Something I didn’t expect to find at a golf clubhouse-restaurant is weekly live music. Clabaugh said they also plan some star walks and moon walks, once the trail opens. And you thought Birch Hills was just for golf!

                              But the official grand opening will not be until January or February, Clabaugh said. Perhaps they will coordinate it with Brea’s big Centennial Celebration Feb. 17, which begins with a community parade starting from Birch Hills Golf Course to the Sports Park to celebrate Brea’s 100th birthday.

                                Terri Daxon is a freelance writer and the owner of Daxon Marketing Communications. Contact her at daxoncomm@earthlink.net.

  • Brea Police Department to wear badges commemorating city centennial

    1 year ago by

    Brea Police Department will be wearing commemorative centennial badge in 2017 similar to the historic constable shield style.

    Brea Police Department Officers will be wearing a commemorative centennial badge in 2017, similar to the historic constable shield style shown. Collage photo courtesy of Brea Historical Society


      “I don’t know where the original historic badge is. I haven’t seen it myself,” said Brea’s historian Officer Celmer. The image of the nostalgic badge has been used in various departmental printing such as their annual report (shown in the bottom photo.)

        Everyone in town is getting geared up for our centennial year in 2017 including Brea Police Officers, who be sporting a full size constable shield badge. In the place of CAL will be the City of Brea seal. 1917 will be on the left side and 2017 on the right, marking 100 years, along with a rank and ID number on the bottom.

          The Brea PD's centennial badge will surely be a special one as its style will be similar to the Deputy Constable Brea Township Badge back in the day.

  • Brea’s First Children’s Book: Whimsy Centennial History Lesson

    1 year ago by

    I’m bursting with excitement as I write this update about Brea’s timely project, the city’s 1st children’s book featuring historic icon Charlie’s Clock aka "Charlie the Clock" in time travel – celebrating 100 years in Brea!


      Charlie the Clock as drawn by Illustrator, Heather Ashlyn Collins, 2006 BOHS grad and recent CSUF grad.

      "Charlie the Clock" as drawn by Illustrator, Heather Ashlyn Collins, 2006 BOHS grad and recent CSUF grad.


        Not only will this whimsy book serve as a learning tool in getting children interested in history, but also it will inspire the young at heart!

          Team "Charlie the Clock" is an independent project consisting of three book team members, community collaboration for book sub-projects, along with a whole lot of support from educators, and people in the the City of Brea and beyond! Thank you all!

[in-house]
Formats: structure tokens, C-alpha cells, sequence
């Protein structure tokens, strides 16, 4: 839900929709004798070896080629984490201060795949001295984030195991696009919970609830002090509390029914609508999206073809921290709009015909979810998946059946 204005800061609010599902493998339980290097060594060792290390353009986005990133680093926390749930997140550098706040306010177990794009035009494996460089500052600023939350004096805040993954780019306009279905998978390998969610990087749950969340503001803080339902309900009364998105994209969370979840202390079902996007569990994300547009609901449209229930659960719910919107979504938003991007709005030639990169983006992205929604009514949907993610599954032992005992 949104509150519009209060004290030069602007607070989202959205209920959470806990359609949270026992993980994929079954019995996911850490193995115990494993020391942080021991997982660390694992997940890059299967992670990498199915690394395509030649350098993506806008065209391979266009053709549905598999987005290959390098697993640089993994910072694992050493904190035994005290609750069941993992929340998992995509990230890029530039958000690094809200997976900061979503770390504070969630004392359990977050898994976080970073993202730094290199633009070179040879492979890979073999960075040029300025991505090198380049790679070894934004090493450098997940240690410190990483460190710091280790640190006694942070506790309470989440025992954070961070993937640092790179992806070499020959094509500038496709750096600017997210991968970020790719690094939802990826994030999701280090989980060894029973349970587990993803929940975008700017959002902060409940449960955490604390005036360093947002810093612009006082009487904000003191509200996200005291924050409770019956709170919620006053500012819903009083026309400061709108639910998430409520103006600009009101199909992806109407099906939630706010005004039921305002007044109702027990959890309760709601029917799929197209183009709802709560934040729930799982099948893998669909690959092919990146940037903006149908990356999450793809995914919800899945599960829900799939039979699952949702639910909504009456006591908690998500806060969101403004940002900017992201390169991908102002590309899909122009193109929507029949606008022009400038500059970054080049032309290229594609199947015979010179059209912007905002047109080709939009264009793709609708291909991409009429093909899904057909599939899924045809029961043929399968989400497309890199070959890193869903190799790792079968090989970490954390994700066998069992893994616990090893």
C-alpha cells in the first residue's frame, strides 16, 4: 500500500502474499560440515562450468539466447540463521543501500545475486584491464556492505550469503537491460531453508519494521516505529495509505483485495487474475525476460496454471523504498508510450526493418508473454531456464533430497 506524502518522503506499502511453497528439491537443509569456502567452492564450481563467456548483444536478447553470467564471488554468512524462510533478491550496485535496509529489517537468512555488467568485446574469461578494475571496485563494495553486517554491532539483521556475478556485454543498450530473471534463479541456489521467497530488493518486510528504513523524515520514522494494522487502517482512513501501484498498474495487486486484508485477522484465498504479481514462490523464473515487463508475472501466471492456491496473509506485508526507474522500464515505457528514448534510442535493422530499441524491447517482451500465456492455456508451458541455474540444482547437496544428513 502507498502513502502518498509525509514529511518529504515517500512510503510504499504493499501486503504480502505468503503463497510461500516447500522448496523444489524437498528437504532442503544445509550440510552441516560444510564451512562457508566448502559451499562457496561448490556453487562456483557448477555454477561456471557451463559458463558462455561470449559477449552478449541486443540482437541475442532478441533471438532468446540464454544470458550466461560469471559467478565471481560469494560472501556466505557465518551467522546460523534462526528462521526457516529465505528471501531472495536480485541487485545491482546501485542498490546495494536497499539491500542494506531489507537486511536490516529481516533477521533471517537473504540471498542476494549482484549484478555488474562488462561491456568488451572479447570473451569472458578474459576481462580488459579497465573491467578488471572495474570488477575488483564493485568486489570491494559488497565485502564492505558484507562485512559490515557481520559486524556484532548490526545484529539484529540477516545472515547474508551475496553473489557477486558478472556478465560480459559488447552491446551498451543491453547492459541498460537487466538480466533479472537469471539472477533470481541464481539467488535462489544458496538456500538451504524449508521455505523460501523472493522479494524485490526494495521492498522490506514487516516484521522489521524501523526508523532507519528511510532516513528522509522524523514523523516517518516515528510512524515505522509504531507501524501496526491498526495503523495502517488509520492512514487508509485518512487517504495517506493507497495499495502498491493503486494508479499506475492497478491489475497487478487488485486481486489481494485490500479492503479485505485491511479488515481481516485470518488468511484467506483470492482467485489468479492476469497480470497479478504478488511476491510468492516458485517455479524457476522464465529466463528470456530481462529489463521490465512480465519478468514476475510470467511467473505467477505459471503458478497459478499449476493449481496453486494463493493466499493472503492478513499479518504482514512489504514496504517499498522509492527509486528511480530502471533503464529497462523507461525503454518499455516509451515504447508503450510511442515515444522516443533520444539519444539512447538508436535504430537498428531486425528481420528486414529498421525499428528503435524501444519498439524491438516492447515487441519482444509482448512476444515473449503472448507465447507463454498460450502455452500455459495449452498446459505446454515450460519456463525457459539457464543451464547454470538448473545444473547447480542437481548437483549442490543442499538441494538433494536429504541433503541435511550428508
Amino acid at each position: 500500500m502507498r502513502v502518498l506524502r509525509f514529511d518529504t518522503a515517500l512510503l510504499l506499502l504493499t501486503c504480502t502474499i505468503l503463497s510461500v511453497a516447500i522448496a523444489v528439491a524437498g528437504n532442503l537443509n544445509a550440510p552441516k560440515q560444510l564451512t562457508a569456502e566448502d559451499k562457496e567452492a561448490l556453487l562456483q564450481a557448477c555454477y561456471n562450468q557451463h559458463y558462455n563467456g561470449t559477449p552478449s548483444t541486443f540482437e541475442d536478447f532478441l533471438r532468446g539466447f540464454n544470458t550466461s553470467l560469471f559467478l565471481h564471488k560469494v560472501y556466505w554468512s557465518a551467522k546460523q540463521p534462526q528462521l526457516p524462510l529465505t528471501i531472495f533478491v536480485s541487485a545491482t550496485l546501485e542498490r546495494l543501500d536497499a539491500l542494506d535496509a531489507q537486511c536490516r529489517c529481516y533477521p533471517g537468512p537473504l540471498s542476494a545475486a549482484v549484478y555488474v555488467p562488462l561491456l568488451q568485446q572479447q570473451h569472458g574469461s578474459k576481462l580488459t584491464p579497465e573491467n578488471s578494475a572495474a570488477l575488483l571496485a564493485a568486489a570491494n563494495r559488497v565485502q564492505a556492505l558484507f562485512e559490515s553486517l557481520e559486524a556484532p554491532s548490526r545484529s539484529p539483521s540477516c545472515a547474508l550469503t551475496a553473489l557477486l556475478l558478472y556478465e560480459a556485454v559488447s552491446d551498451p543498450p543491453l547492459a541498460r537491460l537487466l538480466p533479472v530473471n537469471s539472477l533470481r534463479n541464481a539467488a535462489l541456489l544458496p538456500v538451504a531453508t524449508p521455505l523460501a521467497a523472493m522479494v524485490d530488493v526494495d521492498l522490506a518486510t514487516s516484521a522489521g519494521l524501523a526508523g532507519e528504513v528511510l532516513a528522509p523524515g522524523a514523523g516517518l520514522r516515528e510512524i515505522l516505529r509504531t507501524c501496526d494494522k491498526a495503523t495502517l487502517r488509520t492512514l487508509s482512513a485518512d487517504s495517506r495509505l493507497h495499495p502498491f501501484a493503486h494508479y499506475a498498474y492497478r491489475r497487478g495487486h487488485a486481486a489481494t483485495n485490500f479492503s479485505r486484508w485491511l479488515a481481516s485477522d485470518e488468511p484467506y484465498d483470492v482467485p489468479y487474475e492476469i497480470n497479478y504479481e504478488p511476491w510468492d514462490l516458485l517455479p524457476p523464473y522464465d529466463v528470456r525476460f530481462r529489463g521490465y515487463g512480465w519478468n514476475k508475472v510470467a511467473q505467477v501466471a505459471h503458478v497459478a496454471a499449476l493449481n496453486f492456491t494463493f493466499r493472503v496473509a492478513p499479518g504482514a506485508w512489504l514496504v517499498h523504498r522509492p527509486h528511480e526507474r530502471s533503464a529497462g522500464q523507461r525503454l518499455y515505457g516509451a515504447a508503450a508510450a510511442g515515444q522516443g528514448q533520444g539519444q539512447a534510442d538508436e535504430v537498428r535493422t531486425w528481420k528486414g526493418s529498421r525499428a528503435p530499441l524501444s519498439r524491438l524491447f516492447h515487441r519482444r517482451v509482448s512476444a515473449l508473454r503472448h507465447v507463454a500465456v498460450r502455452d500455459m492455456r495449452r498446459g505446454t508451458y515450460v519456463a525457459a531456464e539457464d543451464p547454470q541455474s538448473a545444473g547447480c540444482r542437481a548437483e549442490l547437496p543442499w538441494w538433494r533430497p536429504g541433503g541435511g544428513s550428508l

There will be community book characters such as many BOUSD grade school children! How cute is that!

              The book team members:

                Teresa Hampson author of Brea: Celebrating 75 Years is the author.

                  Heather Ashlyn Collins, 2006 BOHS and recent CSUF grad, who drew Charlie the Clock caricature, is the illustrator

                    And I am serving as the creative director and production manager.

                      When completed, we hope you will enjoy it and treasure it for years to come, as its takes a village and patience in producing a noteworthy wonderful project.

                        Team "Charlie the Clock" magical details to come soon!

  • Ode to the days of Brea Police Posse

    1 year ago by

    Giddy up! Born in the Old West, let's take a trot down Brea Pd's memory lane!

    Shown collectible and rare, Brea police posse badges.  Courtesy of  Brea PD historian, Officer Celmer

    Shown are Brea police posse badges, collectible and rare. Courtesy of Brea PD historian, Officer Celmer


      Founded in 1956 with eight members, the City of Brea had a police posse comprised of academy volunteers. The members were deputized if necessary, 21 years or older, possessed a horse and a trailer, and were either residents of Brea or neighboring cities.

        These men were dedicated to serve undergoing a rigid screening process by the governing board, after receiving approval from the police department.

          img_1612 They possessed the utmost horsemanship and marksmanship skills, purchasing their own uniforms and gear to get the job done. The members were skilled in first aid and required to respond 24/7 if needed.

            Separately charted and self-governed, the group worked closely with the Brea PD in coordinating functions such as search and rescue and assisting with traffic problems. They partook in monthly meetings and three shoots a year. Among other activities, they participated in the City of Brea 4th of July parades. And held social ride get-togethers once a month.